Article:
“The event was a tremendous success, with 10 award winners in various categories, all of whom are true environmental heroes. Several of the award winners have McMaster connections — a strong testament to the importance of environmental action to the McMaster community,” says Terryberry, who is a past EOY award winner himself.
An exceptional leader in sustainability at McMaster
Kotadia says winning the Adam Chiaravalle Post-Secondary Youth Conservation Award is a highlight of his university experience and that he feels humbled to have been named the recipient of an award so deeply aligned with his values.
“I feel extremely grateful to live in a community where awards like this exist,” says Kotadia.
The BHSc student, who has spent over 700 hours as a teaching assistant in the Sustainable Future Program (SUSTAIN), was honoured for his leadership both inside and outside the classroom.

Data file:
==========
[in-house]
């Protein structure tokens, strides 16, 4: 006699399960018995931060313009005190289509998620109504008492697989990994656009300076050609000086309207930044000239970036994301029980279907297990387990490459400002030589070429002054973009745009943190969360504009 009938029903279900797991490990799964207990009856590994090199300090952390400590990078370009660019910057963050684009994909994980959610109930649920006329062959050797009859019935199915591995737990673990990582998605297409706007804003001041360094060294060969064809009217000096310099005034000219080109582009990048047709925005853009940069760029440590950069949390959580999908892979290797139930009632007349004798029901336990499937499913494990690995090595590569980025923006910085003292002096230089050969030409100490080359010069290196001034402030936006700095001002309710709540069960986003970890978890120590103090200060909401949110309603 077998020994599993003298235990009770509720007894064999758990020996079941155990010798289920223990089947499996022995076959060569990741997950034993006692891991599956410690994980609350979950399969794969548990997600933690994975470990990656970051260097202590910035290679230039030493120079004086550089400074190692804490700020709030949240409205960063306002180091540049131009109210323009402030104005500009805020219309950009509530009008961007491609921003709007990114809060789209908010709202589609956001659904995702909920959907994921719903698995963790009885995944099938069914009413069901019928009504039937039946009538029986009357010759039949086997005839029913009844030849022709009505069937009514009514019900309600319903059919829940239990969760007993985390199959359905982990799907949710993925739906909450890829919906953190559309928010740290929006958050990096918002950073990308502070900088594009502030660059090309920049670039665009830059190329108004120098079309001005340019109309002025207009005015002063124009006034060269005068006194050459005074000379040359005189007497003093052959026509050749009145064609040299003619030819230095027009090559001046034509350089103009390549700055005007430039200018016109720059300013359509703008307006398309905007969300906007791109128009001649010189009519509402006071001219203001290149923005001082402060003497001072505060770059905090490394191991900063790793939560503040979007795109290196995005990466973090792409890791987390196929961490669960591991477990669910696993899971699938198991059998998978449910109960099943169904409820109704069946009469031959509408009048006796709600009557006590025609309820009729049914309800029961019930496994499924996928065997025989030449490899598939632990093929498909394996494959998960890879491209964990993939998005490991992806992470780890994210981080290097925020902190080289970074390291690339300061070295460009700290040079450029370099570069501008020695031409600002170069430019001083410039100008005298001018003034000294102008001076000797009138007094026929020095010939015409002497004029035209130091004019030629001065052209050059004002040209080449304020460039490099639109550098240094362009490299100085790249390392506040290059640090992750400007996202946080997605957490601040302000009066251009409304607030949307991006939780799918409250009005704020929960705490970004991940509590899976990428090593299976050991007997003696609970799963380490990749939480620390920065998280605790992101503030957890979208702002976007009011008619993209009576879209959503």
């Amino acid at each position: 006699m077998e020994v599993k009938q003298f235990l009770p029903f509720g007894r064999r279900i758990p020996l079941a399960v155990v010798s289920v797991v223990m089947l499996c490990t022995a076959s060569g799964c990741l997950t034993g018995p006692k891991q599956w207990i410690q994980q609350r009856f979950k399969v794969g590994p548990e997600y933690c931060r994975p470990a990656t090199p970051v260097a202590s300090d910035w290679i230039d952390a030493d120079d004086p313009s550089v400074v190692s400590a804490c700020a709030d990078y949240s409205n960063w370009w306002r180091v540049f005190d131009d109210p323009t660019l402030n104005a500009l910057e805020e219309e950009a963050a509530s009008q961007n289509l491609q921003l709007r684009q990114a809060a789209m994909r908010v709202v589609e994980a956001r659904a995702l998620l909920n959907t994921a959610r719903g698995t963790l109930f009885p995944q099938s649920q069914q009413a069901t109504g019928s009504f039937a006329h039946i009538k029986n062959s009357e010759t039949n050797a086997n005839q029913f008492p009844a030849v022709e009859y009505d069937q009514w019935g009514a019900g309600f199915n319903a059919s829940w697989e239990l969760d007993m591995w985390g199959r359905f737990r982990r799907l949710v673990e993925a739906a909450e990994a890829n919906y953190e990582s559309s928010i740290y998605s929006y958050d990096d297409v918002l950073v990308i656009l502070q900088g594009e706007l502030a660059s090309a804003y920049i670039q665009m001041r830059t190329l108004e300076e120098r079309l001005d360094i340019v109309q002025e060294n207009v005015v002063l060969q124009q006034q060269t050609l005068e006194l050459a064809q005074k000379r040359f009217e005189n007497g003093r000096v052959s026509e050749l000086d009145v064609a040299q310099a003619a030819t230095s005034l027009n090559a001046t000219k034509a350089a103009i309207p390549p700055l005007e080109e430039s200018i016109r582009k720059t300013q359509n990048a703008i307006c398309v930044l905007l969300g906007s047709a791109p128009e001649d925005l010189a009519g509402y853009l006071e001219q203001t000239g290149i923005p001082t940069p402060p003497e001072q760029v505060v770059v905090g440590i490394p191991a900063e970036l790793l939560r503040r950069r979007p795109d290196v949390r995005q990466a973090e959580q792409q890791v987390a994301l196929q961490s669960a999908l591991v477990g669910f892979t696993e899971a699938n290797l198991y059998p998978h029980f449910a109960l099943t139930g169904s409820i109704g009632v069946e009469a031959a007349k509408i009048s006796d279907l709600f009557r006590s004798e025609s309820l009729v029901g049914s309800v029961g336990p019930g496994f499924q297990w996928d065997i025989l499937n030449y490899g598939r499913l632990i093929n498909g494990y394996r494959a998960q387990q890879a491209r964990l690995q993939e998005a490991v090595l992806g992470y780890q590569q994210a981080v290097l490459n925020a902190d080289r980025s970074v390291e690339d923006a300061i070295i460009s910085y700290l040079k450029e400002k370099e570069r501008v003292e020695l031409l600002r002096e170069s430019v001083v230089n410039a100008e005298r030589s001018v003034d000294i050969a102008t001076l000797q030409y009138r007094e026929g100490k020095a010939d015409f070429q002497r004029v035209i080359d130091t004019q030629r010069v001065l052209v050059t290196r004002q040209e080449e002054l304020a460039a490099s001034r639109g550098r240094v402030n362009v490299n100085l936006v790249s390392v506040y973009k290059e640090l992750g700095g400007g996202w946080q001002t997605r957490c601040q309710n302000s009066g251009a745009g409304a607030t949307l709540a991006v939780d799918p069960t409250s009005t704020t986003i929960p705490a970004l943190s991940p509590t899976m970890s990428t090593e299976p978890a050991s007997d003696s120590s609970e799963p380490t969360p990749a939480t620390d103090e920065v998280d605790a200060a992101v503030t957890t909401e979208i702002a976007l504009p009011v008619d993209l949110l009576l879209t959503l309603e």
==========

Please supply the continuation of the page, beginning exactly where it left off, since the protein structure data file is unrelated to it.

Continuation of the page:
The McMaster student has been involved in the Student Sustainability Ambassadors Program, the TEDxMcMasterU Conference and volunteered with various on-campus environmental initiatives from tree plantings to electronic waste donation drives.
And while his name may be the one on the award, Kotadia is quick to point to the mentors who have helped influence his academic and professional pursuits during his time at McMaster.
“This award is not just a personal achievement but a testament to the collective effort and shared vision of all those who have been part of this journey,” says Kotadia.